Is Your Church Teaching Pagan Earth Worship In Sunday School?

Many parents have sought to protect their children from the behavior-modification programs that have taken over public schools. To escape the assault of Outcome-based Education (OBE), Goals 2000 and School-to-Work, parents, in ever-increasing numbers, are placing their children in private schools or are home-schooling.

Public schools, and even some private schools, spend valuable classroom time engaged in “cooperative” learning (group learning) encounter sessions and discussion groups that employ pop psychology that teachers are simply not qualified to apply. These programs are designed for a very specific purpose – to change the attitudes, values and beliefs of your children. Such behavior-modification programs are the very root of the destruction of America’s education system.

In spite of the “school wars,” parents have felt safe taking their children to Sunday School to help build a solid moral foundation. But, have you looked at your church’s Sunday School curriculum lately? You may be shocked to find tree-hugging, earth-worshipping paganism intermixed in the class lessons.

Many churches are now using a Sunday School curriculum created by an organization in Colorado called “Group.” There is nothing in Group’s publications that tell who they are, what they believe in, or anything about the backgrounds of the creators of the materials. But Group curriculum is now sold in most Christian books stores. The Group material offers “Hands-on Bible curriculum” and advocates a “new approach to learning.”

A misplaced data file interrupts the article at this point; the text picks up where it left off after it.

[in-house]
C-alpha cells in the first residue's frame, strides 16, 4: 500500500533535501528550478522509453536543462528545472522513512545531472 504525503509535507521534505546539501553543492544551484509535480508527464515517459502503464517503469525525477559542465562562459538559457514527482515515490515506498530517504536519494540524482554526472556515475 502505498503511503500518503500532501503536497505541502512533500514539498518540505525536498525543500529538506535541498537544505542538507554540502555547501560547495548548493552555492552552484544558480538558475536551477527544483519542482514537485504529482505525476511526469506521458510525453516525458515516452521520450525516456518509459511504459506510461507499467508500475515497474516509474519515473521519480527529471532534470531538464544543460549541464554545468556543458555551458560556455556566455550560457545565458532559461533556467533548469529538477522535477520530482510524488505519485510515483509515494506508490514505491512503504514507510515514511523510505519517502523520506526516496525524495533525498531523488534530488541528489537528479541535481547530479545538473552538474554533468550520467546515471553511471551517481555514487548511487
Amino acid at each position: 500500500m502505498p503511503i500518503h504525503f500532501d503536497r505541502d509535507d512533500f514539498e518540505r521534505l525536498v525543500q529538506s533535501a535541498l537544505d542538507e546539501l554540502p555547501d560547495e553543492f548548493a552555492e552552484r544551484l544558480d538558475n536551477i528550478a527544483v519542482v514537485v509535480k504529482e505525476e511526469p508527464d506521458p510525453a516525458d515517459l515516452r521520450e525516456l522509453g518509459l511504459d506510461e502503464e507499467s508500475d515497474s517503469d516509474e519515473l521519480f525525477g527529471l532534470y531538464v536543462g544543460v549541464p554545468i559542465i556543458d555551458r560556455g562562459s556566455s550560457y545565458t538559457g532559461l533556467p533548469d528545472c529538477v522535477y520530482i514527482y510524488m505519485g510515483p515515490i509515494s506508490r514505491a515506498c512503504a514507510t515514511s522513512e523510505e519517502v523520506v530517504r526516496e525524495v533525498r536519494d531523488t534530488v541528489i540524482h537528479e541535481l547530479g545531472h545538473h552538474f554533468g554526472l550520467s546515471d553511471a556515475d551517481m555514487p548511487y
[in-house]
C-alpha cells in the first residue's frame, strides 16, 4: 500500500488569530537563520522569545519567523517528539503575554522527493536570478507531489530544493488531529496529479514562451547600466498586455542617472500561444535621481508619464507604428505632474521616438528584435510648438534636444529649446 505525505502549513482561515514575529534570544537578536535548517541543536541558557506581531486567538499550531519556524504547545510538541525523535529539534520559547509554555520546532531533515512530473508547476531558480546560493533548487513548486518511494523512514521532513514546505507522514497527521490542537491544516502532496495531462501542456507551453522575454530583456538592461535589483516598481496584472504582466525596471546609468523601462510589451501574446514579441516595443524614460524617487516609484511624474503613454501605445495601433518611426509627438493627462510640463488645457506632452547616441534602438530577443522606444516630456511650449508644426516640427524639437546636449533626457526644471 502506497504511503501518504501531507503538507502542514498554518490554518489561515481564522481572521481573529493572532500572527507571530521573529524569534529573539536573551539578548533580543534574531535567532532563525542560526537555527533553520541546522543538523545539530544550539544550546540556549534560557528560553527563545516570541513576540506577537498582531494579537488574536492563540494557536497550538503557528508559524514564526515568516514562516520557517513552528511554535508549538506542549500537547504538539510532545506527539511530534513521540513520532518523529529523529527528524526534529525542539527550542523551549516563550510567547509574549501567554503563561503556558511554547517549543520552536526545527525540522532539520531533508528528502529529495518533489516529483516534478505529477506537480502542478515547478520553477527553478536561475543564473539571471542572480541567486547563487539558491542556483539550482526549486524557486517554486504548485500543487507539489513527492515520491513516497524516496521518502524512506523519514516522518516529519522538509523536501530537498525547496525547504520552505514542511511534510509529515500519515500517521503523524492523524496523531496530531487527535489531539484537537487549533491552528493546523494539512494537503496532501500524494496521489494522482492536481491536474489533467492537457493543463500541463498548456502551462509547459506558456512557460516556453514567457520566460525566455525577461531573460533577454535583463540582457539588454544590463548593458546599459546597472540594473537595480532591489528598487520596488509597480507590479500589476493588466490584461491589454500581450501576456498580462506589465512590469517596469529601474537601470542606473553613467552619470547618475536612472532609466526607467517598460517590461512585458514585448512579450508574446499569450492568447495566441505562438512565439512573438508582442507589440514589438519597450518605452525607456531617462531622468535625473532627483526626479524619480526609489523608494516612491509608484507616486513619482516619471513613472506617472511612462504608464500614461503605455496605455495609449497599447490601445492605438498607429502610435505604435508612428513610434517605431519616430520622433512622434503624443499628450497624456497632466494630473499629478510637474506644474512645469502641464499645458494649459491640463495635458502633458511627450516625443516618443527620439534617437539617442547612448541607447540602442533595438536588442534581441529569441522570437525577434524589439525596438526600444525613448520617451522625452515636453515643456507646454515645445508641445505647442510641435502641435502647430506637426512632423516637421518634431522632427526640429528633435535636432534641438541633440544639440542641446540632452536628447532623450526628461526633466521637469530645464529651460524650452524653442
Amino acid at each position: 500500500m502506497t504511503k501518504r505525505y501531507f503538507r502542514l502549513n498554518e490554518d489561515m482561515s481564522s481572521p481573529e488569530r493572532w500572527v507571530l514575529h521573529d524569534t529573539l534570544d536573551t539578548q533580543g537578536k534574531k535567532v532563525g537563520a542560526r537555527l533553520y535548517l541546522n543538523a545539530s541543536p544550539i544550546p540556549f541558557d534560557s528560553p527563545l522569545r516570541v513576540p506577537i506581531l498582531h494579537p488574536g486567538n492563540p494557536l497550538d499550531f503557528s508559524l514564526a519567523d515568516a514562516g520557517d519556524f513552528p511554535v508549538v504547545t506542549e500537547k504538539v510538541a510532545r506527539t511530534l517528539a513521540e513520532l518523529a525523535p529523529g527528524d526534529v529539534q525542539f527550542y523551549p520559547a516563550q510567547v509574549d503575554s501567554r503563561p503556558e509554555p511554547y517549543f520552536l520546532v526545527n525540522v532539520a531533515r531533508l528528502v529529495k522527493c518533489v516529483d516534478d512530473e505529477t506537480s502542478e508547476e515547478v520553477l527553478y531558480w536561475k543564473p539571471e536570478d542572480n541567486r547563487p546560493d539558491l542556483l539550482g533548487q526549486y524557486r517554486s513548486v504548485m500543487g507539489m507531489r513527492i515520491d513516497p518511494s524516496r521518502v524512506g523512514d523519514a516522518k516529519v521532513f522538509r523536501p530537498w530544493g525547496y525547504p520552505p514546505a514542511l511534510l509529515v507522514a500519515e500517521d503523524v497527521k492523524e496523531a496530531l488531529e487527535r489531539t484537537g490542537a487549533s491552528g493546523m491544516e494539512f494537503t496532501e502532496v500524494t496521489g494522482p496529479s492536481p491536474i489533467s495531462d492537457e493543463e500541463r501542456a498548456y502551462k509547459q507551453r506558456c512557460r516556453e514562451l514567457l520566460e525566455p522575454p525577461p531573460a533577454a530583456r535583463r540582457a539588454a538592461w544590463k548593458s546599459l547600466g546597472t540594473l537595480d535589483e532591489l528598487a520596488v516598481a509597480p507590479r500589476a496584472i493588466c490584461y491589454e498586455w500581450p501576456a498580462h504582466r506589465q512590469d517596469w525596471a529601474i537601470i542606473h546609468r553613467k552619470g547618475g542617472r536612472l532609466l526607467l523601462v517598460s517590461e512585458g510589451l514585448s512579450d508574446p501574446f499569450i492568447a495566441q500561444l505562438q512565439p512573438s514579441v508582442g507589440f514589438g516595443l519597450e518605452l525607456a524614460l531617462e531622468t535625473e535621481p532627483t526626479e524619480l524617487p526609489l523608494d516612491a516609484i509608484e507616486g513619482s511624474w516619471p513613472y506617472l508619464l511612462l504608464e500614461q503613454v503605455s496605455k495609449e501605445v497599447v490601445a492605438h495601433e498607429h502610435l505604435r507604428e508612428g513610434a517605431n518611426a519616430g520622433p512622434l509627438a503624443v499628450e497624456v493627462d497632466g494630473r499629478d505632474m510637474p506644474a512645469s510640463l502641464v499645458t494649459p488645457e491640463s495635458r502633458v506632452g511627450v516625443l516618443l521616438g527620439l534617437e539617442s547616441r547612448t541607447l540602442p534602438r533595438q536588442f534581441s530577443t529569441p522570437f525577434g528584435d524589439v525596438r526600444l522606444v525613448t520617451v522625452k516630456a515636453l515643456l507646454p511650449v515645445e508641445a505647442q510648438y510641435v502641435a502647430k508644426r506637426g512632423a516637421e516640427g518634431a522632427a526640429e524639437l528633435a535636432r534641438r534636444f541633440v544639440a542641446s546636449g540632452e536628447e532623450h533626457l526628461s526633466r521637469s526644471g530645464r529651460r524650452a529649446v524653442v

However a close inspection of Group’s materials and teaching methods shows it bears a close resemblance to the behavior-modification techniques of OBE. For example, under the sub-head “Successful Teaching: You can do it!” the teacher’s manual asks the question – “What does active learning mean to you as a teacher? It takes a lot of pressure off because the spotlight shifts from you to the students. Instead of being the principle player, you become a guide and FACILITATOR…” This is basic OBE classroom organization, where students are not taught by a teacher, but told to learn on their own, as the class FACILITATOR simply suggests, and gently directs toward a pre-programmed lesson plan.

Just as in OBE behavior-modification exercises, the Group curriculum provides “Problem Cards” for student discussion of personal and family issues. Some examples from the workbook for fifth and sixth grade Sunday School classes:

    1. PROBLEM CARD: “It seems like my parents fight all the time. I don’t know what’s going to happen. I’m afraid they’re going to split up.” 2. PROBLEM CARD: “The cool kids at school treat me like a total nothing. It’s like I don’t even exist.”

    3. PROBLEM CARD: “My dad is afraid he’s going to lose his job, so we don’t get to go anywhere on vacation this summer.”

    4. PROBLEM CARD: “I got in trouble for not cleaning up my room. Now I’m grounded for the weekend and can’t go to my friend’s birthday party. Doesn’t that stink?”